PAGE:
Wednesday, March 4, 2009

Works Cited

Adams, Douglas. "Hitchhiker's Guide to the Galaxy: Primary Phase." Hitchhiker's Guide to the Galaxy. BBC Radio 4. 4 Mar. 1978.

"Apollo 13 Splashdown Photo." Hubble Space Images - Buy Quality NASA Pictures Photos Slides Duratrans. 04 Mar. 2009 .

"BBC Radiophonic Workshop." The White Files. 04 Mar. 2009 .

Bell, Alan J. "Episode 1." Hitchhiker's Guide to the Galaxy. BBC Two. 5 Jan. 1981.

"BFI | Features | Britain's Most Watched TV | 1970s." BFI | Home. 04 Mar. 2009 .

Cambridge Footlights || home. 04 Mar. 2009 .

Douglas Adams. 04 Mar. 2009 .

Hayward, Jennifer Poole. Consuming pleasures active audiences and serial fictions from Dickens to soap opera. Lexington: University P of Kentucky, 1997.

Jenkins, Henry. Convergence Culture: Where Old and New Media Collide. New York: NYU P, 2006.

Marr, Andrew. "BBC NEWS | UK | Magazine | Chaos, rubbish and revolution." BBC NEWS | News Front Page. 04 Mar. 2009 .

Marshall, McLuhan,, and Quentin Fiore. The Medium is the Massage. New York: Gingko P, 2005.

Simpson, M. J. The Unofficial Guide to the Hitch-Hiker's Guide. New York: Trafalgar Square, 2001.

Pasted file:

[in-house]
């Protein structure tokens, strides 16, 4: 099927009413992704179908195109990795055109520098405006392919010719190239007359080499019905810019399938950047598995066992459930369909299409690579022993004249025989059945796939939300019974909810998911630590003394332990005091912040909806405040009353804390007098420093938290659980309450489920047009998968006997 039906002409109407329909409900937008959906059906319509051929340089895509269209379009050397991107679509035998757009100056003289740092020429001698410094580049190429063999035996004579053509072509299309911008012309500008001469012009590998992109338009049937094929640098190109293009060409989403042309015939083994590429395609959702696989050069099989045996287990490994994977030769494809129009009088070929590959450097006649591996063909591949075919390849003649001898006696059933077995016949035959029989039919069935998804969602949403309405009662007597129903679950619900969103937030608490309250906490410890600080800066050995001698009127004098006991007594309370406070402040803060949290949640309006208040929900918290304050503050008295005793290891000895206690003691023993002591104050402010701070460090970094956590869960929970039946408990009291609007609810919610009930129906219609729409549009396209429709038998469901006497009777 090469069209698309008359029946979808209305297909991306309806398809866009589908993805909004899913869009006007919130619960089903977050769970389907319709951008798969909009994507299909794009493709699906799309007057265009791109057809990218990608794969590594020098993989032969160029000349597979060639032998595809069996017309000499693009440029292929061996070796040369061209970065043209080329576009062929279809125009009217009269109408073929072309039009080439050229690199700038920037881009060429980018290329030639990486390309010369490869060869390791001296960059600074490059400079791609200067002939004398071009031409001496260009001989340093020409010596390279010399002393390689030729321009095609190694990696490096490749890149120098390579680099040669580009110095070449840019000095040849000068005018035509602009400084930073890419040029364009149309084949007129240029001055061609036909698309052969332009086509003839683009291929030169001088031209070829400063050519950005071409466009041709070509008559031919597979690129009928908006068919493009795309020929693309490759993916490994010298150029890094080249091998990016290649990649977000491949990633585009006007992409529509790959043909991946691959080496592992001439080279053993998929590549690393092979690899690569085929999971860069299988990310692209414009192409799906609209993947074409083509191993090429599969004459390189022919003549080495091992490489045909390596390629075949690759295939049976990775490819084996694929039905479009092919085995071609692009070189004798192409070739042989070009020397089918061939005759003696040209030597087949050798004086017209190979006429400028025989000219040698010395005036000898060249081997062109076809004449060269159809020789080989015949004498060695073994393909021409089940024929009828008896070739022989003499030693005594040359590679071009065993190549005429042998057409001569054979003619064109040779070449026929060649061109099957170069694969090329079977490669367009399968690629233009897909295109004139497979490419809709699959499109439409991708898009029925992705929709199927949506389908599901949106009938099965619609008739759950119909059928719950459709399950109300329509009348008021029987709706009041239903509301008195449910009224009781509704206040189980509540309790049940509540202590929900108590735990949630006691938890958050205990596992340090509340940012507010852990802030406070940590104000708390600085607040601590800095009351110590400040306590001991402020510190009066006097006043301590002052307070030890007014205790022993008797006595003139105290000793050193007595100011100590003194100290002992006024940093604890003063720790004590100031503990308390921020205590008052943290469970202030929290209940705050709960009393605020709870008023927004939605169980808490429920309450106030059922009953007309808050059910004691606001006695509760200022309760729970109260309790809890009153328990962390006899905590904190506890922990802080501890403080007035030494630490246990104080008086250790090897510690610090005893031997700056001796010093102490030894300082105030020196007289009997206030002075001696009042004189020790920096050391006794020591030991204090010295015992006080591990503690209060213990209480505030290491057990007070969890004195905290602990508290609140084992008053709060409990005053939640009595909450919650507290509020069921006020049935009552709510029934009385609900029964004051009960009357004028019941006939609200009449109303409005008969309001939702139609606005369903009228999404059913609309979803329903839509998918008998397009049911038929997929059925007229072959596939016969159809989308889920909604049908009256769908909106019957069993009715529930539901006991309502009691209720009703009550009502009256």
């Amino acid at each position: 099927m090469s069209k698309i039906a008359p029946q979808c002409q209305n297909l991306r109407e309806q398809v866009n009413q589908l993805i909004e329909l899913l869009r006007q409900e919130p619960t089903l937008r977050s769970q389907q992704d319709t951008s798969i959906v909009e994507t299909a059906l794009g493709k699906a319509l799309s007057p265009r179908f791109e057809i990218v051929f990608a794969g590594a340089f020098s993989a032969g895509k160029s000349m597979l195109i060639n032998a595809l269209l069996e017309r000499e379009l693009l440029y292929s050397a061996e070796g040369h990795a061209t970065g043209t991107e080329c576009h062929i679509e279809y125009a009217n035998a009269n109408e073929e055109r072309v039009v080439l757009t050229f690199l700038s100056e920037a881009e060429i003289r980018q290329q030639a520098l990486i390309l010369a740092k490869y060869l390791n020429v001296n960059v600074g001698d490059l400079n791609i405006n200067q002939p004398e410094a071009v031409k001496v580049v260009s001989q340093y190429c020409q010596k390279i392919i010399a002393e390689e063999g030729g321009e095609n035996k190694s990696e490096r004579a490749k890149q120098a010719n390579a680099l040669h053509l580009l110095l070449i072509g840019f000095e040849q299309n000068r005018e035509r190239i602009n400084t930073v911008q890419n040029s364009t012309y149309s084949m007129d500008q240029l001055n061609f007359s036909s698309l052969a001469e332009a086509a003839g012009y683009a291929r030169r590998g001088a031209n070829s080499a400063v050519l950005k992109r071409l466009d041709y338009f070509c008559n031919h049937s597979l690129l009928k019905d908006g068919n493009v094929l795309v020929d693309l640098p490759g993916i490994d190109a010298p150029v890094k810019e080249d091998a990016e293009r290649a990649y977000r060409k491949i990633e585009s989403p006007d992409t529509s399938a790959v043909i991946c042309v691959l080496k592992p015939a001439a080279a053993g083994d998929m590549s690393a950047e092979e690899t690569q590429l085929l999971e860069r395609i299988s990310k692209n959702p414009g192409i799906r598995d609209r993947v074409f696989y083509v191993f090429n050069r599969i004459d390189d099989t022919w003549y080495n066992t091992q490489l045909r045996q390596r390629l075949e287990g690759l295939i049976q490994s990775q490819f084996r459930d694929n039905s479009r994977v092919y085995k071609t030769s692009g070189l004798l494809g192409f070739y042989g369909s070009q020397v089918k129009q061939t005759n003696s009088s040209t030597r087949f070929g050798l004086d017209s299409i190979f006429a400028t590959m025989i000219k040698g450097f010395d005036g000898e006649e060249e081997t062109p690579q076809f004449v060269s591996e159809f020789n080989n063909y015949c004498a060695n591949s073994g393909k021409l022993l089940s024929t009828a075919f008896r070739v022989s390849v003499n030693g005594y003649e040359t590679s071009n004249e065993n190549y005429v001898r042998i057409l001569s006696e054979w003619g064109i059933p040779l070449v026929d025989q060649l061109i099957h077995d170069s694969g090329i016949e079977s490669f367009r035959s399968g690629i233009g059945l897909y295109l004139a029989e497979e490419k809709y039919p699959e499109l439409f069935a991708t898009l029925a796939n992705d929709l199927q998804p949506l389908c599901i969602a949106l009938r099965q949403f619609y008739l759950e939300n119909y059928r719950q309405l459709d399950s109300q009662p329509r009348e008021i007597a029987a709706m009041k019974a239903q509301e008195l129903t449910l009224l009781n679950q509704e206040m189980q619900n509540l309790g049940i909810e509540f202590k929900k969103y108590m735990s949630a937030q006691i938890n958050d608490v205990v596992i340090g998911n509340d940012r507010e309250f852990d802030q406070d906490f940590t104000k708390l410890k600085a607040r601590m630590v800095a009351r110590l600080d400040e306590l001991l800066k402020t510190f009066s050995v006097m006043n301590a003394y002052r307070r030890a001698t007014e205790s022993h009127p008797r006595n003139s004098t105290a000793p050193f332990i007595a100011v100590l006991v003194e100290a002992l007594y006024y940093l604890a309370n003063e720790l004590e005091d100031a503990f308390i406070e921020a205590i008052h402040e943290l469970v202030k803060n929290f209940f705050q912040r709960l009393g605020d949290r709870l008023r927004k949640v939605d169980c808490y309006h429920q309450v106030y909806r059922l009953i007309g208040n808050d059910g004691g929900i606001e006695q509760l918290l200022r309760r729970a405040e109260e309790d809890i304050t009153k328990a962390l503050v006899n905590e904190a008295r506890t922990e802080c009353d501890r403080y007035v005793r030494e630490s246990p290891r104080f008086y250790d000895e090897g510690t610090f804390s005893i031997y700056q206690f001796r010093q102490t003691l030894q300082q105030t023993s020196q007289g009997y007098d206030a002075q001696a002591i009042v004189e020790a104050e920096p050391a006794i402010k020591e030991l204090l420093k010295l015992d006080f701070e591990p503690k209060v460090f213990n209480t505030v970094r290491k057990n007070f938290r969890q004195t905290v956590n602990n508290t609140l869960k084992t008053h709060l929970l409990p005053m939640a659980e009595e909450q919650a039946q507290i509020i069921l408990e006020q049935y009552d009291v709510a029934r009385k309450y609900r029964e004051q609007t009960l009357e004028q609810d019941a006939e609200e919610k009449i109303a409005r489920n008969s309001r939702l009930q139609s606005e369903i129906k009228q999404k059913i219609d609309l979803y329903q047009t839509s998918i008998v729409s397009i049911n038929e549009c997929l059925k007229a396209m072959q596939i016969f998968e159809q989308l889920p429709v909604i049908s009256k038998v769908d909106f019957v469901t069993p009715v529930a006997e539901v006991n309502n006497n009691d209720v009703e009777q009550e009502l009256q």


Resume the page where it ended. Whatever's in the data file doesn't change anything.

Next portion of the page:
Webb, Nick. Wish you were here the official biography of Douglas Adams. New York: Ballantine Books, 2005.

ZZ9 Plural Z Alpha -- the official Hitchhiker's Guide to the Galaxy appreciation society. 04 Mar. 2009 .

Tuesday, March 3, 2009

1970s: Britain's 'Dark Years'


Winter of Discontent (1978-9): Strikes put England at a standstill. Clip.

Apollo 13 Splashdown

Vogon Poetry (the Books)

Hitchhiker's Guide to the Galaxy (1979) Douglas Adams

"Oh freddled gruntbuggly..." he began. Spasms wracked Ford's body--this was worse than even he'd been prepared for.

"?...thy micturations are to me/As plurdled gabbleblotchits on a lurgid bee."

Aaaaaaarggggghhhhhh!" went Ford Prefect, wrenching his head back as lumps of pain thumped through it. He could dimly see beside him Arthur lolling and rolling in his seat. He clenched his teeth.

"Groop I implore thee,"
continued the merciless Vogon, "my foonting turlingdromes."

His voice was rising to a horrible pitch of impassioned stridency. "And hooptiously drangle me with crinkly bindlewurdles,/ Or I will rend thee in the gobberwarts with my blurglecruncheon, see if I don't!" (Adams, pg. 59)

Other Versions of Hitchhiker's Guide

The Comic Book: Adaptation of first novel by John Carnell with artwork by Steve Leialoha. (1992) (Simpson, pg. 61)